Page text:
Wednesday, May 27, 2009

Setting A Gear Limit: The Easy Way Out?

One of my alliance-mates, commenter, and fellow Harry Potter enthusiast shot me a good writing prompt yesterday. Here's what she wrote:

Here is an interesting question you might want to address (Wow, look at me giving you prompts!). Should casual guilds/alliances have absolute gear requirements for raids? Such as Ulduar, or even Eye of Eternity? For example, should we require anyone who wants to raid Ulduar to have the "Superior" achievement, or all items item level 200+ (and make exceptions for things like trinkets maybe? hmm.) This is something I've been thinking about lately, as we get closer to Ulduar. Plus, a few of us tried to do EoE over the weekend, and it went very badly.

This is an interesting question, indeed. When is it okay or even expected to have "gear requirements"? I think traditionally this is seen as a "hardcore" approach to raiding, but with the increased accessibility of the WotLK raids, it is likely a question some "casual" guilds are asking themselves. I think the answer to this question is really two-fold.

The first question we'd need to answer is:

What does requiring a certain gear level really do for you?

If we're going to entertain the idea of introducing a gear requirement for our raids, it's only logical that you first identify the benefit of doing so. On the surface, this is simple: you need to have certain gear to be successful at a certain level of raiding. That is to say, you certainly can't walk into EoE with quest blues and greens and expect to do anything other than fall flat on your face. However, where would you draw the line?

You see, it's been my experience that there are players who "outperform" their gear. I think we've all been in a group with some guy who we inspect and see... ew, this guy's a noob. Then they proceed to beat the guy decked out in purples of the same class. Or you are getting your butt kicked on the charts by another guy and think, well he's obviously over geared. Then you inspect them and fell bad about yourself for a week before vowing to change your spec/class/playstyle. Whatever the case may be, these folks just surprise you with their ability to perform in low quality gear.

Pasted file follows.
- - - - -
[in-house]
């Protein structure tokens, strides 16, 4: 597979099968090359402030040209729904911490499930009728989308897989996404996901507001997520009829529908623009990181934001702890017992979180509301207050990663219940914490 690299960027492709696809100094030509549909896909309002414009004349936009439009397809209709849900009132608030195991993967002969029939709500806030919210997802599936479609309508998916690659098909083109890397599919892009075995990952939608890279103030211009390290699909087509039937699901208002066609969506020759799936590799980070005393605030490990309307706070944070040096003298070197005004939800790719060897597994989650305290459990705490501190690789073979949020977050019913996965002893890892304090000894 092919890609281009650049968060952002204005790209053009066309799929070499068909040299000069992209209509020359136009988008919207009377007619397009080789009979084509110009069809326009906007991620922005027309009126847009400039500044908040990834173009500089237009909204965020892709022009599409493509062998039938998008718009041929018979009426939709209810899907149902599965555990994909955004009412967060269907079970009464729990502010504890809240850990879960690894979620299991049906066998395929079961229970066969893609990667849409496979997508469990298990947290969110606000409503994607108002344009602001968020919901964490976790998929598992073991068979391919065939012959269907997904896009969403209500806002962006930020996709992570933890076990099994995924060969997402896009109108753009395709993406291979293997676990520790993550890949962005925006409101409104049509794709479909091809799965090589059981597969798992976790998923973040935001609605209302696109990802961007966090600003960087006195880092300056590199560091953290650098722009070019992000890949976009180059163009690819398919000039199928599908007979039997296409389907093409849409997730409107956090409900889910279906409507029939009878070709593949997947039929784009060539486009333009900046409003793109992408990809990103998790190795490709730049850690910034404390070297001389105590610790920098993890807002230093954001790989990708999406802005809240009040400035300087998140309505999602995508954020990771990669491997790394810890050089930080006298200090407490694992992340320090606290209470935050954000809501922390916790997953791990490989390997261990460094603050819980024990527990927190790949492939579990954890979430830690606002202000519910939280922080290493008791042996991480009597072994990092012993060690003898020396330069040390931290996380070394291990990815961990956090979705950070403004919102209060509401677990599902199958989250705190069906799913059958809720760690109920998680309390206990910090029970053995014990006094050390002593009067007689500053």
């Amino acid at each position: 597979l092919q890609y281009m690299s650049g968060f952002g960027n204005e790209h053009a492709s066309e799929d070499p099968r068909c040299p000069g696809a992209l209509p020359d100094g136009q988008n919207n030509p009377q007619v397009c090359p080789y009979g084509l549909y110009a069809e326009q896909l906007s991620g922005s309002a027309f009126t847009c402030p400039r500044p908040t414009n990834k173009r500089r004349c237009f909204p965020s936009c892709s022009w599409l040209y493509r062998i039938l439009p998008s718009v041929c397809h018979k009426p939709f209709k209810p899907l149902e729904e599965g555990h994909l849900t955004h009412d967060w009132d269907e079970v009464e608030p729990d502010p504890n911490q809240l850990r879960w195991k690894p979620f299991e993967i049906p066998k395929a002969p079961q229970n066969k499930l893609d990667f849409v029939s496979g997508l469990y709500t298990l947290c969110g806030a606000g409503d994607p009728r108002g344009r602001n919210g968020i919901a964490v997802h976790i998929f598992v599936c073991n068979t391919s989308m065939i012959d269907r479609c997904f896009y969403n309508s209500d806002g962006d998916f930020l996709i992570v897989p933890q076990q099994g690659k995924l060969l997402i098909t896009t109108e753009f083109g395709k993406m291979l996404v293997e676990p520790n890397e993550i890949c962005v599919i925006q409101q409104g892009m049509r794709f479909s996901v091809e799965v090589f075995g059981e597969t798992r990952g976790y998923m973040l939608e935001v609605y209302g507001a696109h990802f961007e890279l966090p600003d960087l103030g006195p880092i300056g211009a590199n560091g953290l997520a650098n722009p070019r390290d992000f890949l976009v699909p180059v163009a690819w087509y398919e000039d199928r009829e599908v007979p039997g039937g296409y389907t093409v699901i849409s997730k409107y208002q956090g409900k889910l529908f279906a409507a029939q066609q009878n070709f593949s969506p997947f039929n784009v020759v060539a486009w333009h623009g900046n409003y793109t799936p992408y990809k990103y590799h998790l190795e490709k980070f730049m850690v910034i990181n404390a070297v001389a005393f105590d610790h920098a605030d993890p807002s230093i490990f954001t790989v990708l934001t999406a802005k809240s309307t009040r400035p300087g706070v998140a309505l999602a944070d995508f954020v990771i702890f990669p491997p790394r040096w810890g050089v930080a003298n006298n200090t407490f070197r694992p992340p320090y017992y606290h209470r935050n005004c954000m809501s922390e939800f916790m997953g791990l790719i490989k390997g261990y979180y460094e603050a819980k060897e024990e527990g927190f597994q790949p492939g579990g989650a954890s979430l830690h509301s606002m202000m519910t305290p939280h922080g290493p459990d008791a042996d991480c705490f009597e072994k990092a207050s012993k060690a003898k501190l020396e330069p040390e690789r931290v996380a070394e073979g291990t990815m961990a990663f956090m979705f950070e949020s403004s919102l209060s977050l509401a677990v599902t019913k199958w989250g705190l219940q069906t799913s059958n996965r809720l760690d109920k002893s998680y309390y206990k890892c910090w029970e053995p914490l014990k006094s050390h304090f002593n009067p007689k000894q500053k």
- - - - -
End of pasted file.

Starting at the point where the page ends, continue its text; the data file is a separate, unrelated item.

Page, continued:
On the flip side, you have folks who are epic'ed out and can't beat the tanks on the DPS charts. We've all seen that guy too and just shake our heads in frustration. Especially when you point them to several very good resources and they appear to have the temperament of an angry mule (yes, that is a veiled way of calling them an 'asshat').

The problem here arises that if you were to draw a "line" based on success, you'd have to draw two different lines. How does one take skill into account here? For me, this is the first thing that sort of breaks gear requirements. You're going to really have to make a judgement call based on player skill anyways. So, what are you really gaining? I suppose in the case of our casual guild, it gives us a non-offensive way of denying people who don't belong in the raid. If someone tells you that you're not "good enough", well that sucks and can make for some drama. However, if you just say "your gear isn't good enough", well then, that seems to be a lot easier to accept and correct than "your skill isn't good enough". So basically, you're really just gaining an "out" as a raid leader or making the decision easier.

The second question we need to ask ourselves is:

Is such a rule helpful or even appropriate for a "casual" guild/alliance?